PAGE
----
Development is often linked with access to plentiful, reliable energy sources. On the macro level abundant energy resources and robust infrastructure encourages foreign investment and growth in industry and exports; whereas on a more local level it facilitates growth in local economies and improves the quality of life for citizens.

The developed world has become used to readily available affordable energy, however the reality for many in the developing world is far different. 1.6 billion people do not have access to electricity and fuel poverty is the norm rather than the exception.

Energy impacts upon all aspects of life. Mechanised transport is ultimately driven by a primary energy source, homes are heated and lit, water pumped and dinners cooked. Access to energy is an enabler for many developmental goals. The application of appropriate, replenishable and environmentally sound energy sources and technologies should be a pillar of long term poverty alleviation strategies.

“Energy is central to sustainable development and poverty reduction efforts. It affects all aspects of development -- social, economic, and environmental -- including livelihoods, access to water, agricultural productivity, health, population levels, education, and gender-related issues. None of the Millennium Development Goals (MDGs) can be met without major improvement in the quality and quantity of energy services in developing countries.” United Nations Development Program.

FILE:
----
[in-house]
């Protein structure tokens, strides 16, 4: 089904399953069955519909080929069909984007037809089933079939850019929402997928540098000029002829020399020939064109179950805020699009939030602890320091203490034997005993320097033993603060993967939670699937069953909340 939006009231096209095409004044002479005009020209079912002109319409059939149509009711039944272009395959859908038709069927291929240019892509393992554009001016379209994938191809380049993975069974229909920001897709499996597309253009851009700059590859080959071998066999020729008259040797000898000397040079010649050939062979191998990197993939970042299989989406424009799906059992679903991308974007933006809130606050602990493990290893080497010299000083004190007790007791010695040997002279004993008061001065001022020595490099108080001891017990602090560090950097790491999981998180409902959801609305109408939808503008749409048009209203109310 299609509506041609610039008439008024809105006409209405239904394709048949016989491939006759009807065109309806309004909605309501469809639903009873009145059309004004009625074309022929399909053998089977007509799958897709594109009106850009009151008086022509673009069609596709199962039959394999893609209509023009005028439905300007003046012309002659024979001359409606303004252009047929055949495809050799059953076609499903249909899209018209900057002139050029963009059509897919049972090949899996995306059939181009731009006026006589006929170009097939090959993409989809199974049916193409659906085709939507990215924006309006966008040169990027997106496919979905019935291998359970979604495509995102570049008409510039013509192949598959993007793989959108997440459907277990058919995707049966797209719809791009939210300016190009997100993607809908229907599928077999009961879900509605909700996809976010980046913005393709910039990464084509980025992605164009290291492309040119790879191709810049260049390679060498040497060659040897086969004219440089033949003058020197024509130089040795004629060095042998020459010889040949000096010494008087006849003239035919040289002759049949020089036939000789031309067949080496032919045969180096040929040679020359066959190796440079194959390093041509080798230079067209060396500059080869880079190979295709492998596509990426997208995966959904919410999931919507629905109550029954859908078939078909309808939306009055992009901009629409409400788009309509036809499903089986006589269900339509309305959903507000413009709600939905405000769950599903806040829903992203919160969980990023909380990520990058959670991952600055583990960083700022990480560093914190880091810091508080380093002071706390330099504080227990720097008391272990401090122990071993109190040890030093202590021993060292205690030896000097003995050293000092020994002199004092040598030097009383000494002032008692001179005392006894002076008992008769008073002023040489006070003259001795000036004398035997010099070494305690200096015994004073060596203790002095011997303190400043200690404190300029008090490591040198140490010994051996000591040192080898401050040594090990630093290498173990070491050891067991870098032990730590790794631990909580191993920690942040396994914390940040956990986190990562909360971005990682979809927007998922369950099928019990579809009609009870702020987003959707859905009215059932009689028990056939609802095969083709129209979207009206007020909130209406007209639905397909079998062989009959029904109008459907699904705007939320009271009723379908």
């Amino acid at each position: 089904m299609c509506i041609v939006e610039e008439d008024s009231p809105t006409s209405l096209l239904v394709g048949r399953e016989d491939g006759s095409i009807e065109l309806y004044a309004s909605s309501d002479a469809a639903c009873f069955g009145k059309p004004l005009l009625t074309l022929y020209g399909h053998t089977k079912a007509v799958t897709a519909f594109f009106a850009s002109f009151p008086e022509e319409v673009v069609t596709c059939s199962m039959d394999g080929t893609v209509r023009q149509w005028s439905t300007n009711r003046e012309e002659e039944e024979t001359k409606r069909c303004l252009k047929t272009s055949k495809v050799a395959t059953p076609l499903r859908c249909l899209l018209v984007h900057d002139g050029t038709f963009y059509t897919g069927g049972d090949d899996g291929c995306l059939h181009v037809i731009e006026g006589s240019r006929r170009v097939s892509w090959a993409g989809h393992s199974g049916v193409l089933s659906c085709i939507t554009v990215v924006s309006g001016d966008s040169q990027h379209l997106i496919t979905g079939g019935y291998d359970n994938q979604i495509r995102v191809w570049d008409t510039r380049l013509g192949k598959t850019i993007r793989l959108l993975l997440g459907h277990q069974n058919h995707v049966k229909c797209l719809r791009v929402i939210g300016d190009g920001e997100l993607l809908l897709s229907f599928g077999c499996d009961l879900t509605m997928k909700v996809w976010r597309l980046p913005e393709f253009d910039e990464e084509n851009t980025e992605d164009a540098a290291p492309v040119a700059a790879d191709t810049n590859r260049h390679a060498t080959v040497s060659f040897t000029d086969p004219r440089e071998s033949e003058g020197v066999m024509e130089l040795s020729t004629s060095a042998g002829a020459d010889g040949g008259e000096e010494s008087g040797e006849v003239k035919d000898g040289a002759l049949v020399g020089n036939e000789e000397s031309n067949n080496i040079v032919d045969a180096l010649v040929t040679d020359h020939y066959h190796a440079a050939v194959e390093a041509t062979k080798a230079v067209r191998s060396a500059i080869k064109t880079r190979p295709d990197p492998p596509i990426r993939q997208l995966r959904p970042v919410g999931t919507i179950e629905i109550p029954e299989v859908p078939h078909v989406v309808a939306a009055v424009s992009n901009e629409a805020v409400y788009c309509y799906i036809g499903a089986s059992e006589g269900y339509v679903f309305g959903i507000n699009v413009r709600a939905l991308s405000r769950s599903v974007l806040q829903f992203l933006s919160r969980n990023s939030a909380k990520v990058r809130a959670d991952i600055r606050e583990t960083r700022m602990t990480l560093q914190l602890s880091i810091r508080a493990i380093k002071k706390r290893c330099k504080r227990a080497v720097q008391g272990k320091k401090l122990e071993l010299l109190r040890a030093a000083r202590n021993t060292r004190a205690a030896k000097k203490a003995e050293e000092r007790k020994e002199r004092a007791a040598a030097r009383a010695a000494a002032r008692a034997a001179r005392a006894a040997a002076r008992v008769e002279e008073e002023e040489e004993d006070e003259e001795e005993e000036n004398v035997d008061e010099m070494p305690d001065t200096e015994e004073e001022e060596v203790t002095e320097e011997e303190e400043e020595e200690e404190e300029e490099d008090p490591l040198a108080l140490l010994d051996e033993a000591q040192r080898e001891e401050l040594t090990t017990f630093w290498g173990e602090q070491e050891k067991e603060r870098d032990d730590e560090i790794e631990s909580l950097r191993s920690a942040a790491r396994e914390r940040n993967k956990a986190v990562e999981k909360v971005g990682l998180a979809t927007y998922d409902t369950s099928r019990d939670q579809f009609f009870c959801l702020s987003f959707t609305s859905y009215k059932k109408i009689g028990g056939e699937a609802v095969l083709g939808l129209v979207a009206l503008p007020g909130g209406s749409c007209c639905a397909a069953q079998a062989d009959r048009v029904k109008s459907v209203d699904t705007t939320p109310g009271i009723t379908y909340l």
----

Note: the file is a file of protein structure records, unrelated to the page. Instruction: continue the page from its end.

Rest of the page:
There is incredible energy inequality, 80% of the worlds primary energy resources are consumed by 20% of the population. The environmental consequences of our addiction to energy intensive industry and unsustainable energy sources are likely to be severe and felt most poignantly by the worlds poorest. Clearly, this irresponsible approach to energy use cannot be replicated in the developing world where sustainability as well as security of energy supply must be pursued.

Energy and energy technologies are often imported and primary resources often exploited by international concerns, leading to a net cashflow out of a developing nation’s economy and dependence upon foreign investment and expertise. Energy self sufficiency should be an aspiration and technologies, even if not readily obtainable within a country, should be appropriate to the needs of the people and supportable with local knowledge and expertise.

Simple solutions can bring significant benefits.

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